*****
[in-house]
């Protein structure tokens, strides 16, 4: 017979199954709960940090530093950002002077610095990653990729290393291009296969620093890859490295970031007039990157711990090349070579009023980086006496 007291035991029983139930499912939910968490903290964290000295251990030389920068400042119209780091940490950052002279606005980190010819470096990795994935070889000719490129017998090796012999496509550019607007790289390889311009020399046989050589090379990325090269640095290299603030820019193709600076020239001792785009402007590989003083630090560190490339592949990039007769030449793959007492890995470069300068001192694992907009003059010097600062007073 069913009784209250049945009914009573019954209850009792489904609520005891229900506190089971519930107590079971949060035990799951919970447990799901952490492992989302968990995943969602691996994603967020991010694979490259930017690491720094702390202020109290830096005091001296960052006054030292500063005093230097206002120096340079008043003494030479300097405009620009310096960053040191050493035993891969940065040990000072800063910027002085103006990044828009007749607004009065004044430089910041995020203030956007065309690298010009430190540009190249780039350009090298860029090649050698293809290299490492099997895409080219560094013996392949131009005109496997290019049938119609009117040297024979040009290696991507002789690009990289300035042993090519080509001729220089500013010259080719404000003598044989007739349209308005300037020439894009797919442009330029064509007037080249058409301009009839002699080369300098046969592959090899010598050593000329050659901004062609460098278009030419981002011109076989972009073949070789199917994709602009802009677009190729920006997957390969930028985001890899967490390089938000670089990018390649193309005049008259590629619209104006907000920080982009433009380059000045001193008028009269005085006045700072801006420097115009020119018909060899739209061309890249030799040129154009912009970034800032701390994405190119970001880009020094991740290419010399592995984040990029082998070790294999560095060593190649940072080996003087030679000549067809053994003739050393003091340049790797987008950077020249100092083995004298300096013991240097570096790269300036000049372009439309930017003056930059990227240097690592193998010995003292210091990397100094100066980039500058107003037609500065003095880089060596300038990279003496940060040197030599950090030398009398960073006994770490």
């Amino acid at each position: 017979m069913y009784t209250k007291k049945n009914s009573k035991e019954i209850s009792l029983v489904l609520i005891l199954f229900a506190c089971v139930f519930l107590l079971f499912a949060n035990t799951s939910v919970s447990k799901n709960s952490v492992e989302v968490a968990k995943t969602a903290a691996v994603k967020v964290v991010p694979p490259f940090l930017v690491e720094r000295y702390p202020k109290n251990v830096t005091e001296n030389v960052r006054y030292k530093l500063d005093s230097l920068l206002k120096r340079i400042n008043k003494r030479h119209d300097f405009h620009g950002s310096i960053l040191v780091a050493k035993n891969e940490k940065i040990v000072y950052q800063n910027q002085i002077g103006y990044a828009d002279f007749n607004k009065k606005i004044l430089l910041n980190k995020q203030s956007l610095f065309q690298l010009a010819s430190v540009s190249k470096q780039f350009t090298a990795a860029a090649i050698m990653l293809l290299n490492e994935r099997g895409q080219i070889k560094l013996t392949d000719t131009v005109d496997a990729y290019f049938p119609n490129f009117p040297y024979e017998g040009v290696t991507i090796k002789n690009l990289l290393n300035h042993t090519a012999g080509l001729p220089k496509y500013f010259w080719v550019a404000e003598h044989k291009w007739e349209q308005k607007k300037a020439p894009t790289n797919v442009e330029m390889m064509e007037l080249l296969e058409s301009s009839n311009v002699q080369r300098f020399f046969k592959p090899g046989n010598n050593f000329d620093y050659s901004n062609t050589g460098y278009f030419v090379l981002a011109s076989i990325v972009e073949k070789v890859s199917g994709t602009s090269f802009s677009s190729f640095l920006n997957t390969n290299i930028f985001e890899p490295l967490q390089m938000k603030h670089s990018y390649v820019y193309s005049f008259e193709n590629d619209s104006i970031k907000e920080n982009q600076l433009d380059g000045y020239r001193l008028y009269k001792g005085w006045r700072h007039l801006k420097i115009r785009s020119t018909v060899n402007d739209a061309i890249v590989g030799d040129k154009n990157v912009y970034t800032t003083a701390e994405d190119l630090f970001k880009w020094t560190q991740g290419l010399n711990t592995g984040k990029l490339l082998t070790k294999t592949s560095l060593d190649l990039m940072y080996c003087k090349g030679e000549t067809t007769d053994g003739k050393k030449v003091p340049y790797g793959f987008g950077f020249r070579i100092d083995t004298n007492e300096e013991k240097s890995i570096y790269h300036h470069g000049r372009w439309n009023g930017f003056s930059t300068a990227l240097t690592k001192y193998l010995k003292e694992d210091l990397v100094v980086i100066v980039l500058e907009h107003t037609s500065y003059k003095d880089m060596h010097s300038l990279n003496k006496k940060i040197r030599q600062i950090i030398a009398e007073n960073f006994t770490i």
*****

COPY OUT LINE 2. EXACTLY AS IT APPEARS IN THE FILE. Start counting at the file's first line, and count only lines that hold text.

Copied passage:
């Protein structure tokens, strides 16, 4: 017979199954709960940090530093950002002077610095990653990729290393291009296969620093890859490295970031007039990157711990090349070579009023980086006496 007291035991029983139930499912939910968490903290964290000295251990030389920068400042119209780091940490950052002279606005980190010819470096990795994935070889000719490129017998090796012999496509550019607007790289390889311009020399046989050589090379990325090269640095290299603030820019193709600076020239001792785009402007590989003083630090560190490339592949990039007769030449793959007492890995470069300068001192694992907009003059010097600062007073 069913009784209250049945009914009573019954209850009792489904609520005891229900506190089971519930107590079971949060035990799951919970447990799901952490492992989302968990995943969602691996994603967020991010694979490259930017690491720094702390202020109290830096005091001296960052006054030292500063005093230097206002120096340079008043003494030479300097405009620009310096960053040191050493035993891969940065040990000072800063910027002085103006990044828009007749607004009065004044430089910041995020203030956007065309690298010009430190540009190249780039350009090298860029090649050698293809290299490492099997895409080219560094013996392949131009005109496997290019049938119609009117040297024979040009290696991507002789690009990289300035042993090519080509001729220089500013010259080719404000003598044989007739349209308005300037020439894009797919442009330029064509007037080249058409301009009839002699080369300098046969592959090899010598050593000329050659901004062609460098278009030419981002011109076989972009073949070789199917994709602009802009677009190729920006997957390969930028985001890899967490390089938000670089990018390649193309005049008259590629619209104006907000920080982009433009380059000045001193008028009269005085006045700072801006420097115009020119018909060899739209061309890249030799040129154009912009970034800032701390994405190119970001880009020094991740290419010399592995984040990029082998070790294999560095060593190649940072080996003087030679000549067809053994003739050393003091340049790797987008950077020249100092083995004298300096013991240097570096790269300036000049372009439309930017003056930059990227240097690592193998010995003292210091990397100094100066980039500058107003037609500065003095880089060596300038990279003496940060040197030599950090030398009398960073006994770490």